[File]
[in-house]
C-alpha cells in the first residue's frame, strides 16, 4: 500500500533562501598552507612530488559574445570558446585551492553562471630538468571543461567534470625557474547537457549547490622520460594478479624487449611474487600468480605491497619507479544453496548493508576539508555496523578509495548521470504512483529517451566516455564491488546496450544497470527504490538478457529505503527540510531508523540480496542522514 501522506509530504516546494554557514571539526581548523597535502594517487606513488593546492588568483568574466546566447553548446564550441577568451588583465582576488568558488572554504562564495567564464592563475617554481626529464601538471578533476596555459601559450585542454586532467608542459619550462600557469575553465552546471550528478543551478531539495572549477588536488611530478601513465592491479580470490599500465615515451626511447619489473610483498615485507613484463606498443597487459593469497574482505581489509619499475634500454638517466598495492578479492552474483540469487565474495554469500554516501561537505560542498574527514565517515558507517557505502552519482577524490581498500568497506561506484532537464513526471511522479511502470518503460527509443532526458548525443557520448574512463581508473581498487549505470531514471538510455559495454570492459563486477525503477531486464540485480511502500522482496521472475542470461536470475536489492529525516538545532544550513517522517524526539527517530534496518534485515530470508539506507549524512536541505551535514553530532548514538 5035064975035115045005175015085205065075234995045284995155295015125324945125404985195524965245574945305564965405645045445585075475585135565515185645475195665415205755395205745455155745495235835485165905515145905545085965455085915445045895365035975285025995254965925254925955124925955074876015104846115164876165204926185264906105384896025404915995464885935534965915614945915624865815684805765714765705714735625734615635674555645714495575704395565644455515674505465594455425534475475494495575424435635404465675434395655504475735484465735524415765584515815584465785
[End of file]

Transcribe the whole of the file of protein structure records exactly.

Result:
[in-house]
C-alpha cells in the first residue's frame, strides 16, 4: 500500500533562501598552507612530488559574445570558446585551492553562471630538468571543461567534470625557474547537457549547490622520460594478479624487449611474487600468480605491497619507479544453496548493508576539508555496523578509495548521470504512483529517451566516455564491488546496450544497470527504490538478457529505503527540510531508523540480496542522514 501522506509530504516546494554557514571539526581548523597535502594517487606513488593546492588568483568574466546566447553548446564550441577568451588583465582576488568558488572554504562564495567564464592563475617554481626529464601538471578533476596555459601559450585542454586532467608542459619550462600557469575553465552546471550528478543551478531539495572549477588536488611530478601513465592491479580470490599500465615515451626511447619489473610483498615485507613484463606498443597487459593469497574482505581489509619499475634500454638517466598495492578479492552474483540469487565474495554469500554516501561537505560542498574527514565517515558507517557505502552519482577524490581498500568497506561506484532537464513526471511522479511502470518503460527509443532526458548525443557520448574512463581508473581498487549505470531514471538510455559495454570492459563486477525503477531486464540485480511502500522482496521472475542470461536470475536489492529525516538545532544550513517522517524526539527517530534496518534485515530470508539506507549524512536541505551535514553530532548514538 5035064975035115045005175015085205065075234995045284995155295015125324945125404985195524965245574945305564965405645045445585075475585135565515185645475195665415205755395205745455155745495235835485165905515145905545085965455085915445045895365035975285025995254965925254925955124925955074876015104846115164876165204926185264906105384896025404915995464885935534965915614945915624865815684805765714765705714735625734615635674555645714495575704395565644455515674505465594455425534475475494495575424435635404465675434395655504475735484465735524415765584515815584465785